I thought of adding pockets but the fabric seemed to sheer to hide them well, so I decided against it.  I thought of adding a skirt lining, but decided I didn’t want to add bulk at the waist so I would live dangerously and hope that a slip would be enough to provide opacity. Thankfully, a knee length white slip is perfect. To add a just a little bit of volume, I also wear my vintage petticoat with the dress. You can see that petticoat in this past post.

This dress is fun! It’s light, summer-y, and my only fear was getting something on the white fabric while wandering around the amusement park. Thankfully that never happened!  We happened upon this spot while wandering around and it seemed good for a photo! My vacation sunglasses look like a bug and are silly, but I rather enjoy them once or twice a year. I never wear sunglasses that big in my normal life! They were great for the bright Florida sun!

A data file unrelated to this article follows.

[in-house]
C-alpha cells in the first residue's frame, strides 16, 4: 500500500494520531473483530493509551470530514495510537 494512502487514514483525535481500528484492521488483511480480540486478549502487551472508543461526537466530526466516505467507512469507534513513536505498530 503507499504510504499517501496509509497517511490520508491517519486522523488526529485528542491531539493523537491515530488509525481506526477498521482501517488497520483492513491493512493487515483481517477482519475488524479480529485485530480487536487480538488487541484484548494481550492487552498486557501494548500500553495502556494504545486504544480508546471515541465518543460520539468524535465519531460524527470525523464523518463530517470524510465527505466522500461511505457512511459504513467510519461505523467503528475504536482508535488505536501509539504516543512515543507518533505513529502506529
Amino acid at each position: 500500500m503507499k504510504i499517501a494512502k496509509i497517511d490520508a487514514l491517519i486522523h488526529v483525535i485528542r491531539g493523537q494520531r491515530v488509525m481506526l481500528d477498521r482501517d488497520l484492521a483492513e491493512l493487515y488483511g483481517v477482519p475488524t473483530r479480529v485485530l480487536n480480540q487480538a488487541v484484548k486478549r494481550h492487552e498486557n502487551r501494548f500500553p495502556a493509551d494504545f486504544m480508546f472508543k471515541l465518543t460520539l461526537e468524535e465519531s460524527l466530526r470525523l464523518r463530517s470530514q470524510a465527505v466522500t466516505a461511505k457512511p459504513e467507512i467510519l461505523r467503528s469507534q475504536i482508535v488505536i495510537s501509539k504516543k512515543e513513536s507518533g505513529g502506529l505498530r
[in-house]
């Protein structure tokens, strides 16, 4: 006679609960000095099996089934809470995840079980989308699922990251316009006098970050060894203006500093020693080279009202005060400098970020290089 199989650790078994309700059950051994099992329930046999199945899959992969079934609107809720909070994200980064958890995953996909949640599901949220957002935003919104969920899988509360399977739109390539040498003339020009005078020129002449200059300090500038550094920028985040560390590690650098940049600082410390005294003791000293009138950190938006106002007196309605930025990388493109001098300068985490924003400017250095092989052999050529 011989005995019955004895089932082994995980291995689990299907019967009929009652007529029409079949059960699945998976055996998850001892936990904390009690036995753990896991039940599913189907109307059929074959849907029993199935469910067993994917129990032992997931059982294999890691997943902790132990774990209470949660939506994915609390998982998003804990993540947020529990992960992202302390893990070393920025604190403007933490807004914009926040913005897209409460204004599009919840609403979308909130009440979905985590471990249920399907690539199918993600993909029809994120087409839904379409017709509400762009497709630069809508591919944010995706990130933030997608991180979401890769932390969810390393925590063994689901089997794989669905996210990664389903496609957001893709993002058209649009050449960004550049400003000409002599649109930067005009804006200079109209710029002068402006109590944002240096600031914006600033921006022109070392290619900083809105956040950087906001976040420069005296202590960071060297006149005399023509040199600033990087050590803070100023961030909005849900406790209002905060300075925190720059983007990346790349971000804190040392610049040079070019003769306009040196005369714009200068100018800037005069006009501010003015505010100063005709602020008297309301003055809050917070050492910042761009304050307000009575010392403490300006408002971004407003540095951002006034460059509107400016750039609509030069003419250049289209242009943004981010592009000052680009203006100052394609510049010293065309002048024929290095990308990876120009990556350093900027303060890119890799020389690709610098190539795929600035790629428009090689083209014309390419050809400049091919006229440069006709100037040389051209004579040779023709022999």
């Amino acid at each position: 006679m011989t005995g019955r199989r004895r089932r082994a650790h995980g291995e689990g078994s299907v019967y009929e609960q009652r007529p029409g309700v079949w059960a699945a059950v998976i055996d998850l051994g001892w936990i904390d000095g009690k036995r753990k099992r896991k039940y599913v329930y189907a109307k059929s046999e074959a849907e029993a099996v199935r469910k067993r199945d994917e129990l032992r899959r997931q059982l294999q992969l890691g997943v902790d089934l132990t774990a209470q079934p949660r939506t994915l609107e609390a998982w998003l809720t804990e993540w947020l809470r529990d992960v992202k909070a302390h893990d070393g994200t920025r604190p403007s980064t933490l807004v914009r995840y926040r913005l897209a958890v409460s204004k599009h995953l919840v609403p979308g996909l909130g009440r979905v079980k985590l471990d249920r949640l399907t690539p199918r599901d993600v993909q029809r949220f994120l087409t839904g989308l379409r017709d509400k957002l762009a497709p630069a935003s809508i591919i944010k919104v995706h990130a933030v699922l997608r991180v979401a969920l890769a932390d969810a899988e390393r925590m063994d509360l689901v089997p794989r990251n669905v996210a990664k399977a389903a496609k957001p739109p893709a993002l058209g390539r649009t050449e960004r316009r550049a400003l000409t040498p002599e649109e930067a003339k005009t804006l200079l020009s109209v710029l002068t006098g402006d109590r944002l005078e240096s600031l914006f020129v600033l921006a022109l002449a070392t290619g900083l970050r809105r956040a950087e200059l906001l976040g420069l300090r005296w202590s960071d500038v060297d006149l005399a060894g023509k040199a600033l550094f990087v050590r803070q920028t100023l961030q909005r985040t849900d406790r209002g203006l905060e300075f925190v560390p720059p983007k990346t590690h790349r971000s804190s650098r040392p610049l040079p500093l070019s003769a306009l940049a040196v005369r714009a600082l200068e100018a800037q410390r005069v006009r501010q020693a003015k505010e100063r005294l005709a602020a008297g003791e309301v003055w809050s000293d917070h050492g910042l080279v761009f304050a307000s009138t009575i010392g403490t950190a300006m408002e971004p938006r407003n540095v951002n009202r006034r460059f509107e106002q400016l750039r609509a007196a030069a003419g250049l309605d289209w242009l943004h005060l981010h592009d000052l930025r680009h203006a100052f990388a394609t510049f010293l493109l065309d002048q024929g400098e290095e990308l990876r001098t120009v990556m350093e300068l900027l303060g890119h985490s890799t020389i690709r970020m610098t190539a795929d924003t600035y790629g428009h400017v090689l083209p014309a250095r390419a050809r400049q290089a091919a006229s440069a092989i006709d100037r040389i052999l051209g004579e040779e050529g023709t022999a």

Here are a few end-of-day shots, with frizzier hair and running-out-of-pose-idea poses. We stayed at the Cabana Bay Resort. It’s vintage themed and had some really adorable decor that we really enjoyed!

I made the dress with a 2″ hem but that skirt length was just barely long enough to conceal my petticoat (I realized after looking at photos). It was too close for comfort, so after I got home I decided to lower the hem as much as possible, which I’m very pleased with. Sadly I only got one wearing in with the new length before fall set in. Now the dress is now packed away and waiting for warmer weather next year!

Posted in #virtualsewingcircle, Costume Construction, Modern Clothing, Non-Historical Clothing | Tagged , , , | 2 Comments

Giving Old Hoops New Spots

Spots are this nifty piece of hardware that can be used to secure interlocking pieces together. They’re similar to a brad in that they have two prongs on the back of a circular top. The difference I see is that they have a domed top and the prongs come out from other side rather than the center.